110:47 minutes (101.43 MB)
Much Respect to electronic Max
Gift Culture resonates a titillating mixture of worldly and astral sounds. The Gift Culture project is based on sounds, imagery, and art derived from DSP technology, analogue synthesis, and computer-based non-linear editing. Gift Culture attempts to share his explorations in this multi-dimensional space; to evoke sonic textures from samplers and synthesizers; a journey to discover their "voices", so to speak, using such techniques as granular synthesis, spectral resynthesis, FFT/IFFT based spectral morphing and interpolation, and whatever other exotic algorithms he can coax out of his myriad machines. Gift Culture is signed as an artist and released his album entitled "Terraforming" with Psymbolic--sounds.
Much Respect to electronic Max
Well, I've made it to Philly - we're packing up the vehicles now to head out to the Gaian Mind Summer Festival - I'm very excited to be attending and playing this year - my set is ready to go and I look forward to playing for a whole new group of folks. Everybody that I've met here so far seem very friendly - it's going to be a good fest, I can feel it!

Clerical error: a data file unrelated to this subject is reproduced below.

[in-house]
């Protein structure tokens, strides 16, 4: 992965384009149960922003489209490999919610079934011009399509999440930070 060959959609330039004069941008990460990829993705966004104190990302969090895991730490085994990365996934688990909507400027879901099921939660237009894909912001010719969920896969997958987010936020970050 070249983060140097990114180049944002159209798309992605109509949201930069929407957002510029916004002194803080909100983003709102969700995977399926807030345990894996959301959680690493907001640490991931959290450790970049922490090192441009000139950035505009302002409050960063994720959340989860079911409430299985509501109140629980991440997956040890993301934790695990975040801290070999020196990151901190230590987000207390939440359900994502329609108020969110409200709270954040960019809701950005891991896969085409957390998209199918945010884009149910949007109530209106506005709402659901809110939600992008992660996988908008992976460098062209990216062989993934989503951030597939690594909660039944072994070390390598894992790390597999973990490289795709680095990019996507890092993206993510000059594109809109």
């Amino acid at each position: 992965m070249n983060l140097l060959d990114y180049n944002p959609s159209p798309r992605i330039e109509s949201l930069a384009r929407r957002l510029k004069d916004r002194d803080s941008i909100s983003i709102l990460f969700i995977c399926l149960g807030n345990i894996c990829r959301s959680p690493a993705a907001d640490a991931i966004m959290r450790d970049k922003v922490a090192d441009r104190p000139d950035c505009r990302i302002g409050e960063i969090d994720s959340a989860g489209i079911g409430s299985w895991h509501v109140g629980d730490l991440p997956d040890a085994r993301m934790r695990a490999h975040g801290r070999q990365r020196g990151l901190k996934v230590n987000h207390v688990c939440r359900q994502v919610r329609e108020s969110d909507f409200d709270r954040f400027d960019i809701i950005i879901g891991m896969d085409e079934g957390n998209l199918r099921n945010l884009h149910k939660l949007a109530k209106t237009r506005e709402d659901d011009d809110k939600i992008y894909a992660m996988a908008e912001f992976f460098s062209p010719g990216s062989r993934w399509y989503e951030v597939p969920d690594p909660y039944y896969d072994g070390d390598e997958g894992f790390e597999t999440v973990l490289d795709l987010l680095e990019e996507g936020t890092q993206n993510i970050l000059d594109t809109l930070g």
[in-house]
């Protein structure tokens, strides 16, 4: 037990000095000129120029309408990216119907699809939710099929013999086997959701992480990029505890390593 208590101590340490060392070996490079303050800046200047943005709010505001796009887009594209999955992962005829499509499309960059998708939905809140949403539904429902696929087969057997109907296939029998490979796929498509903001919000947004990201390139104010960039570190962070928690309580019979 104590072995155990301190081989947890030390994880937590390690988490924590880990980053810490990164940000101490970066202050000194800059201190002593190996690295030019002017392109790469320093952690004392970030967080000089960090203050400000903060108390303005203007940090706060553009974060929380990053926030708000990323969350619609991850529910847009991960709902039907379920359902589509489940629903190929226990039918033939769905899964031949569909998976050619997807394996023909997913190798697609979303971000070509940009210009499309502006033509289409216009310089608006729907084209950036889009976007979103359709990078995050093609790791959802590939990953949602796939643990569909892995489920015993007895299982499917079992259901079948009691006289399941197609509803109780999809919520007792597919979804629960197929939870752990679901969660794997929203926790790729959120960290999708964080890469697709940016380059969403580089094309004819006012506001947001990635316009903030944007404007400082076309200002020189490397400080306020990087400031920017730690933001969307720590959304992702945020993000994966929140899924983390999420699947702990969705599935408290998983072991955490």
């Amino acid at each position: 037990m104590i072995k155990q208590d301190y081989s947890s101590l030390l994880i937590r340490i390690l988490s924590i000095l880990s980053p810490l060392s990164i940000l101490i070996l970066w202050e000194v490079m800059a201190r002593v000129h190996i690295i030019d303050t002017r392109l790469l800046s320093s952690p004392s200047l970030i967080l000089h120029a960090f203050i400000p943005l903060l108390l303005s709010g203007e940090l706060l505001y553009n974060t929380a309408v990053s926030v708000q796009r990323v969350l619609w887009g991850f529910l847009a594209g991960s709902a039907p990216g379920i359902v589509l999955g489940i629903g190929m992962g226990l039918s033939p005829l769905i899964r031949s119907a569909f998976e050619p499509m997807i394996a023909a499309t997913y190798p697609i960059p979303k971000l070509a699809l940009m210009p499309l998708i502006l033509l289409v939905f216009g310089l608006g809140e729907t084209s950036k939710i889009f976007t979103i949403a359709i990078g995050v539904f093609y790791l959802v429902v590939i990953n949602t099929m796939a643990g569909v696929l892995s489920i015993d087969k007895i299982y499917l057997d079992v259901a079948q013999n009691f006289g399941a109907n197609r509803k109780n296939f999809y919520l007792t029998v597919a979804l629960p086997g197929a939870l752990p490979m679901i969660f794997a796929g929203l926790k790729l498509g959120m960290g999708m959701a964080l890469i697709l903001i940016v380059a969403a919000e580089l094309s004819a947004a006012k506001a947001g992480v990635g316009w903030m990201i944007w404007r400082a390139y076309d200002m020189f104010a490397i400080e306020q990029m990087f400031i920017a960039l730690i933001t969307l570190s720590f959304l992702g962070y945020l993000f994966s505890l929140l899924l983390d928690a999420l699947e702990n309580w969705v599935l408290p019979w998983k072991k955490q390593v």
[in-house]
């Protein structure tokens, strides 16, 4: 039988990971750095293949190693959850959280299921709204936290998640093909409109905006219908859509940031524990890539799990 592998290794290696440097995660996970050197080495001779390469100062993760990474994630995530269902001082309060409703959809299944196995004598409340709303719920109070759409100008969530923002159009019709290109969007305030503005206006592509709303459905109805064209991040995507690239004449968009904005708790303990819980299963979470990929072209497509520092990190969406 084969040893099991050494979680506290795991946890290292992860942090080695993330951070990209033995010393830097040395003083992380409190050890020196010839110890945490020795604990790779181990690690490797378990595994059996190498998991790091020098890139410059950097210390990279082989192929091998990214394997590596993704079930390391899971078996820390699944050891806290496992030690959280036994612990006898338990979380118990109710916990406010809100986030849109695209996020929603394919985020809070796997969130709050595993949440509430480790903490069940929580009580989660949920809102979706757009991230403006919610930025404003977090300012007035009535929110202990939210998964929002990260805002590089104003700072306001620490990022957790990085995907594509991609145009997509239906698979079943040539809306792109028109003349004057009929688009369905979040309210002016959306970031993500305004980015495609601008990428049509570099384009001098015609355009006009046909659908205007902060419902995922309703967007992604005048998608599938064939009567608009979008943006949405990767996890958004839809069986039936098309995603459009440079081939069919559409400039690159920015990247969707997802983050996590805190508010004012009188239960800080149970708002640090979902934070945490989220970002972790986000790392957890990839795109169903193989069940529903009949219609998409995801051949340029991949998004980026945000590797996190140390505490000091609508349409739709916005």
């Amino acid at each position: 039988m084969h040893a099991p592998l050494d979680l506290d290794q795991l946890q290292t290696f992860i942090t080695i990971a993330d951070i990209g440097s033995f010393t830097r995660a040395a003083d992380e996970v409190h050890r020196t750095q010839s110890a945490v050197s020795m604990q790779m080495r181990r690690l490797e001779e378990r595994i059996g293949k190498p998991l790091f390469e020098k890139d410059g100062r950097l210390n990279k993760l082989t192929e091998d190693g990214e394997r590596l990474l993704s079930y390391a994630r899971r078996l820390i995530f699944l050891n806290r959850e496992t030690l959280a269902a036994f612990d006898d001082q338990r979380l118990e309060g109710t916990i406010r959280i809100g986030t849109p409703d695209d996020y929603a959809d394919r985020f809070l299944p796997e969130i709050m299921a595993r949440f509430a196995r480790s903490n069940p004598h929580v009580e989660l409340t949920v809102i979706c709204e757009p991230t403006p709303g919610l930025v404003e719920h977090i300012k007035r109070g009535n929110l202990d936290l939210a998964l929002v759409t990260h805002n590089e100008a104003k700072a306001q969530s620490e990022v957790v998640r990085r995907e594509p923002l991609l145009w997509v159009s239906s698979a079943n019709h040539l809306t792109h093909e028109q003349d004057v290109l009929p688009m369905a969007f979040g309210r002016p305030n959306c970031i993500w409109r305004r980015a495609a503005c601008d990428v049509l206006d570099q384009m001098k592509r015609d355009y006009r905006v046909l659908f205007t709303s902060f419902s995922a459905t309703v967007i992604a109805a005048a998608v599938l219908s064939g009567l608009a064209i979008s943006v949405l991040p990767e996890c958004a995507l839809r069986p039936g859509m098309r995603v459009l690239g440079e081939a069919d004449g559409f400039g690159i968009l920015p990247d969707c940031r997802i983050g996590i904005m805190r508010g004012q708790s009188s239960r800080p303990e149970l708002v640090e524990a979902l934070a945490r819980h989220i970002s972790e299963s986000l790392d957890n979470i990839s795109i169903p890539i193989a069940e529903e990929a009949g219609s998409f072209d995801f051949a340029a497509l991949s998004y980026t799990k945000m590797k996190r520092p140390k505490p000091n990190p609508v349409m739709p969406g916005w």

01 - Fly Into Outer Space (4:58)
02 - Blissed Out (6:07)
03 - Saturn Return (6:11)
04 - Missing You (7:11)
05 - Kung Fu Hustle (8:28)
06 - Chrysalis (8:30)
07 - Small Wonder (6:39)
08 - New Horizons (8:38)
09 - Akashic (3:01)
Tune into the sound of the universe and take a journey through the infinite soundscape. Fly from the clouds.. far into outer s p a c e. The Gift Culture project focuses on creating an emotional connection through musical expressions. Within Terraforming, Gift Culture transforms the aural atmosphere positively through a composition of rhythmic loops, emotive melodies, cosmically warm textures and glitchy bits that all interconnect... grow, evolve and transcend.
Album Cover Art by Ryan Hartsell
Album released via Psymbolic--sounds
Looks like I'm playing the Gaian Mind festival this year! Stay tuned for more details!
Direct Note Access is a technology that makes the impossible possible: for the first time in audio recording history you can identify and edit individual notes within polyphonic audio material. The unique access that Melodyne affords to pitch, timing, note lengths and other parameters of melodic notes will now also be afforded to individual notes within chords. Check out the video here:
Here's a link to an interesting guide for free Mac Music Software:http://arvidtp.net/guidex.php